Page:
The GoPro-ification of the iPhone –

Hello friends and welcome again week in review!

Last week we talked about some sunglasses from a company that many people do not like very much. This week, we’re talking about Apple and a company that is 1,600 times smaller than that facing similar product problems.

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(Photo by Brooks Craft / Apple Inc.)

big deal

When you get deep enough into the tech industry, it’s hard to look at things from a consumer perspective. I’ve felt this way more and more after six years of watching Apple Events as a reporter, but sometimes meme Random Twitter accounts help me find the consumer truth I’m looking for.

As the dumb little tweet indicates, Apple is charging toward a future where it’s getting a little harder to differentiate the new from the old. The off-year “S” period of old is no longer for the iPhone, which has seen changes and new size variations since the radical iPhone X redesign of 2017. Apple is extending the period between major upgrades for its entire product line and taking even longer to complete those changes.

Apple debuted the current bezel-lit iPad Pro design in late 2018 and it took three years for the design to work its way up to the iPad mini, while the entry-level iPad is still in wait. The change from M1 Macs will take years as the company has already detailed. Most of Apple’s significant updates rely on upgrades to the chipsets they make, something that increasingly makes them look and feel like a consumer chipset company.

It’s not a new trend, or even a new tech, it’s been written about quite often, but it’s especially interesting as the company ramps up the workforce dedicated to future endeavors, such as augmented reality, Which will be replaced one day soon. iPhone.

It’s a development that’s pushing them into the same design territory as the action camera darling GoPro, which has repeatedly struggled to keep its core loyalists upgrading its hardware over and over again. These are laughably different scales, with Apple now worth nearly $2.41 trillion and GoPro still fighting for a $1.5 billion market cap. The conditions are markedly different, and yet they both face similar end-of-life innovation questions for the categories they have both mastered.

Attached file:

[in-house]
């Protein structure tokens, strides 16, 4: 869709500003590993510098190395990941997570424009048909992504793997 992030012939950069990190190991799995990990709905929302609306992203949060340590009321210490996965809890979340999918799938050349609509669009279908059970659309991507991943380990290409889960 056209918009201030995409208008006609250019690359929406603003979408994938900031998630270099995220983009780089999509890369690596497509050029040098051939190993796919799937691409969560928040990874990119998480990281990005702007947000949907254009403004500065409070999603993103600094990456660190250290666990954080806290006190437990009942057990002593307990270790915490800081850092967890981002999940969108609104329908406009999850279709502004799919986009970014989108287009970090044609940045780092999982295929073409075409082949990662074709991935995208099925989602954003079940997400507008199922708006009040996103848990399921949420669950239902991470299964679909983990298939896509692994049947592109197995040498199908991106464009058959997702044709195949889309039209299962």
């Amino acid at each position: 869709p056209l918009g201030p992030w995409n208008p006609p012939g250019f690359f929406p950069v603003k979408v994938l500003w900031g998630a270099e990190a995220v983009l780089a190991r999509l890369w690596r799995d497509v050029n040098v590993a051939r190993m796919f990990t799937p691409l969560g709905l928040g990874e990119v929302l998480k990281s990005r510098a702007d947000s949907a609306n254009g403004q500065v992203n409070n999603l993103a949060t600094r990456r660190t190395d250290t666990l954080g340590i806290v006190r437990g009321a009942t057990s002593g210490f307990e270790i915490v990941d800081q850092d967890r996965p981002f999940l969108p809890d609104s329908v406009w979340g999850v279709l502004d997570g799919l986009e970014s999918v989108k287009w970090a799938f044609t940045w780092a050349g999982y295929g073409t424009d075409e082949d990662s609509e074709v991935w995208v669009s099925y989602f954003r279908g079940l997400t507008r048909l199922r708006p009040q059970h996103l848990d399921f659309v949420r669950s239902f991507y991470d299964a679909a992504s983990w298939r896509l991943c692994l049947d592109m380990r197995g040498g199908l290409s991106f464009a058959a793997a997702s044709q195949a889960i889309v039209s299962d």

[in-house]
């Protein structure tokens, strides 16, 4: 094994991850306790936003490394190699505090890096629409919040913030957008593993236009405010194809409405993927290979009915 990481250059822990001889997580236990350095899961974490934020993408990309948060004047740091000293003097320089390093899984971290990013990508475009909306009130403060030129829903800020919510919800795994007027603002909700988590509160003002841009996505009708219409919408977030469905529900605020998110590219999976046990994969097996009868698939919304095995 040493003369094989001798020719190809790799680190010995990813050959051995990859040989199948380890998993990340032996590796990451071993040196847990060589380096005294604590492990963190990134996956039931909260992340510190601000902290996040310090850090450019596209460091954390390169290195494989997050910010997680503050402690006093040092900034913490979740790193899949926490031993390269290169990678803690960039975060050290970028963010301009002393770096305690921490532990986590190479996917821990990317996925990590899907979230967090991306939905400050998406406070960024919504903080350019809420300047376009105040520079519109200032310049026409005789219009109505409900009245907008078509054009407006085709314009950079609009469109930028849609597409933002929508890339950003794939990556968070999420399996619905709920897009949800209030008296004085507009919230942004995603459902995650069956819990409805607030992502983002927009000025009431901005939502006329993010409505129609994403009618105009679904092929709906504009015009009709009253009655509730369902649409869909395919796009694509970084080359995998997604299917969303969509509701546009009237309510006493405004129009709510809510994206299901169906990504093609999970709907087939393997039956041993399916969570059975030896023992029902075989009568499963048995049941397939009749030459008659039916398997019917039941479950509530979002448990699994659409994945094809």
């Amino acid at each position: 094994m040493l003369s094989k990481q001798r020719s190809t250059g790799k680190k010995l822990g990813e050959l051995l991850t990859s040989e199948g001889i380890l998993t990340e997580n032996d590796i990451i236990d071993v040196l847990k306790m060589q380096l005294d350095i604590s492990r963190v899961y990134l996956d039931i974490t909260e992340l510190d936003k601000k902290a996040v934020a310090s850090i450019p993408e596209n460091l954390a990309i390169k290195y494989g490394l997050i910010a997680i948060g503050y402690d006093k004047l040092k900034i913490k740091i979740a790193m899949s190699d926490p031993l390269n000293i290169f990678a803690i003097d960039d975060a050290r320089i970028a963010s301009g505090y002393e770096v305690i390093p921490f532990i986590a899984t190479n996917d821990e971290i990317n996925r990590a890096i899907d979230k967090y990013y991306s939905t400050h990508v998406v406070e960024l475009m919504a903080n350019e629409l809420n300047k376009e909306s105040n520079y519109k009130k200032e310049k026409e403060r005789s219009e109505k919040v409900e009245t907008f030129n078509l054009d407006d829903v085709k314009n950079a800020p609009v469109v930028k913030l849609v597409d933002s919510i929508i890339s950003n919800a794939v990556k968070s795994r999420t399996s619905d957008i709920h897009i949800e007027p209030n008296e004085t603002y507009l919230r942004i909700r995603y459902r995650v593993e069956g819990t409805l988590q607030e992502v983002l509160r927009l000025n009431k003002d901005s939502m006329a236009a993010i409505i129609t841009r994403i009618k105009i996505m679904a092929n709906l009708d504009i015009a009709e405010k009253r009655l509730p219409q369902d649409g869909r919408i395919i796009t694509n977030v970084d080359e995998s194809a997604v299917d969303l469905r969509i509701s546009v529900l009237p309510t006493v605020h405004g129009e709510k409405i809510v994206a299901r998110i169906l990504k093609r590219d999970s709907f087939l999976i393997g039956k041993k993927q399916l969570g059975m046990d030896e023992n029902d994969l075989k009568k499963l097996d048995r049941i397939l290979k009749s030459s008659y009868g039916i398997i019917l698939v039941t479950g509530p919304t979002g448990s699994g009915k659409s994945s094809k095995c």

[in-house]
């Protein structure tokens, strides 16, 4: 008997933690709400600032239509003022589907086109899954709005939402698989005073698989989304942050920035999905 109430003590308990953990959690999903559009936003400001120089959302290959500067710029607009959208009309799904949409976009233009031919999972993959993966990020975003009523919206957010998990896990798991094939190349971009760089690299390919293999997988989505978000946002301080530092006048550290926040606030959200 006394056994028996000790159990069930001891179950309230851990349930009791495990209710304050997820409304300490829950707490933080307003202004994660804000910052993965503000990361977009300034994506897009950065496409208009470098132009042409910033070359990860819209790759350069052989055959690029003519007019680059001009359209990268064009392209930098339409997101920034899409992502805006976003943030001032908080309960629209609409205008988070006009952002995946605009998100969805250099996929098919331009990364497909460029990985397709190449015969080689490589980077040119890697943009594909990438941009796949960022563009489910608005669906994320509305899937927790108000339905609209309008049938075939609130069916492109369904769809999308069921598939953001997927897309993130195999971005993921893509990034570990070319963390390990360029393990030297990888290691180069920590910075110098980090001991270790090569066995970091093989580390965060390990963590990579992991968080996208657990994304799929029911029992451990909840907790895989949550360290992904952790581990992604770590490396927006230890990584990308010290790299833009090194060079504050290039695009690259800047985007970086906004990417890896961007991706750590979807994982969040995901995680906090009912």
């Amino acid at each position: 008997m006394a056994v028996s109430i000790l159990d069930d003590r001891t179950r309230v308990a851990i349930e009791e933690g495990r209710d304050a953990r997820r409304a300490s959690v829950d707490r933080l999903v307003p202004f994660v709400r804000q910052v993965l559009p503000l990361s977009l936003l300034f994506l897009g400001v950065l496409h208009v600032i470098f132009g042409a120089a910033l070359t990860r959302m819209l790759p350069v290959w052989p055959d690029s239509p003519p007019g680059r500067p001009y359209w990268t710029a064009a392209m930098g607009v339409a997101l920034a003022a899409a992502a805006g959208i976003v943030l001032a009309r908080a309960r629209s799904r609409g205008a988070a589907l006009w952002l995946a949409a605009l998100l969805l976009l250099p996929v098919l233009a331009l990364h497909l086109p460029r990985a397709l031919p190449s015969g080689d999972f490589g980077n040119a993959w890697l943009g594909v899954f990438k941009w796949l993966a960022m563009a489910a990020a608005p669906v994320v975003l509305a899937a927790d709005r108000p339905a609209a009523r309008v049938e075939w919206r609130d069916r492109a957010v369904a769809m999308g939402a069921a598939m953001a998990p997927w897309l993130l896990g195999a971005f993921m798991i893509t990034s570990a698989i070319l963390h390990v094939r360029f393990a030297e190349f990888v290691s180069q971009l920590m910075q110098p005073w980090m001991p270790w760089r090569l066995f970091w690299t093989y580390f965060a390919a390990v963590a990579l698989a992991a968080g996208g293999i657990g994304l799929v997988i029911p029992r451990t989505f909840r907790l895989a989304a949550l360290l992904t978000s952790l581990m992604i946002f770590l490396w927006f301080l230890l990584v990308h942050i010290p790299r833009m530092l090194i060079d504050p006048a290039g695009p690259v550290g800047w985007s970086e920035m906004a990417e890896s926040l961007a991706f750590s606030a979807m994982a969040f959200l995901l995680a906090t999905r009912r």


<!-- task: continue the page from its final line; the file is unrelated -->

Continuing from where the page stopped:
This week GoPro introduced its Hero 10 Black camera, which brings higher frame rates and a better performing processor as it drives more of its user audience to subscription services. Know known? This week, Apple debuted its new flagship, the iPhone 13 Pro, with a faster processor and better frame rate (though there’s no camera here for the display). He spent a lot of time inspiring users to embrace the new services ecosystem.

Apple devices are getting so good that they’re starting to reach a significant feature plateau. The company has managed to expand its audience to billions while still churning out device after device and expanding its average revenue per user. Things are clearly going great for the most valuable company on Earth, but with the stock nearly quadrupling since the iPhone X launched, the consumer iPhone experience seems pretty consistent. This obviously isn’t a bad thing, but it is – for lack of a better word – boring.

The obvious difference between the 2.4 trillion others is that GoPro doesn’t have a clear escape route from its action camera vertical.